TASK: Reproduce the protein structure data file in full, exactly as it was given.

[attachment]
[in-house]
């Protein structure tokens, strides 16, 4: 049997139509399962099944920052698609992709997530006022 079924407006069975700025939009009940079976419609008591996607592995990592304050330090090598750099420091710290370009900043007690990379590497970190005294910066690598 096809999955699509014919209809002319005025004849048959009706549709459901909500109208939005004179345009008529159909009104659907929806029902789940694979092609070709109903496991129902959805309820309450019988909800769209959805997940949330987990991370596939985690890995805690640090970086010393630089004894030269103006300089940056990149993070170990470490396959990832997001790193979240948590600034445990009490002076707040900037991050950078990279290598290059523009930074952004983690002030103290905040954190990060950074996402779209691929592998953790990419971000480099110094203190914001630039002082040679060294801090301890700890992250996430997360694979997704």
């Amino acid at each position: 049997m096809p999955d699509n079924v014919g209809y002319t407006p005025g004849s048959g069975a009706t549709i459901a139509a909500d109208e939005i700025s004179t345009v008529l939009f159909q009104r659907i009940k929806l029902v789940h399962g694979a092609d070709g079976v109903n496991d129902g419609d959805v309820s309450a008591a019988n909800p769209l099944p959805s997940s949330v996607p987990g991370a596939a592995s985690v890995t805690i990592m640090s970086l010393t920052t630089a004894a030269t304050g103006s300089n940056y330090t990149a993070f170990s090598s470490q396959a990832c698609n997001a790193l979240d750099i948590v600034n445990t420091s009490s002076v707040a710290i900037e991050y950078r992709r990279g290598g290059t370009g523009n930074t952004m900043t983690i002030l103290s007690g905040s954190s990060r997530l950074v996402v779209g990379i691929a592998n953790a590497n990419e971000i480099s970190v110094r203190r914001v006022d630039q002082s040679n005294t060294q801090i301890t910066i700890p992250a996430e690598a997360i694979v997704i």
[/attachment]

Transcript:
[in-house]
């Protein structure tokens, strides 16, 4: 049997139509399962099944920052698609992709997530006022 079924407006069975700025939009009940079976419609008591996607592995990592304050330090090598750099420091710290370009900043007690990379590497970190005294910066690598 096809999955699509014919209809002319005025004849048959009706549709459901909500109208939005004179345009008529159909009104659907929806029902789940694979092609070709109903496991129902959805309820309450019988909800769209959805997940949330987990991370596939985690890995805690640090970086010393630089004894030269103006300089940056990149993070170990470490396959990832997001790193979240948590600034445990009490002076707040900037991050950078990279290598290059523009930074952004983690002030103290905040954190990060950074996402779209691929592998953790990419971000480099110094203190914001630039002082040679060294801090301890700890992250996430997360694979997704």
């Amino acid at each position: 049997m096809p999955d699509n079924v014919g209809y002319t407006p005025g004849s048959g069975a009706t549709i459901a139509a909500d109208e939005i700025s004179t345009v008529l939009f159909q009104r659907i009940k929806l029902v789940h399962g694979a092609d070709g079976v109903n496991d129902g419609d959805v309820s309450a008591a019988n909800p769209l099944p959805s997940s949330v996607p987990g991370a596939a592995s985690v890995t805690i990592m640090s970086l010393t920052t630089a004894a030269t304050g103006s300089n940056y330090t990149a993070f170990s090598s470490q396959a990832c698609n997001a790193l979240d750099i948590v600034n445990t420091s009490s002076v707040a710290i900037e991050y950078r992709r990279g290598g290059t370009g523009n930074t952004m900043t983690i002030l103290s007690g905040s954190s990060r997530l950074v996402v779209g990379i691929a592998n953790a590497n990419e971000i480099s970190v110094r203190r914001v006022d630039q002082s040679n005294t060294q801090i301890t910066i700890p992250a996430e690598a997360i694979v997704i």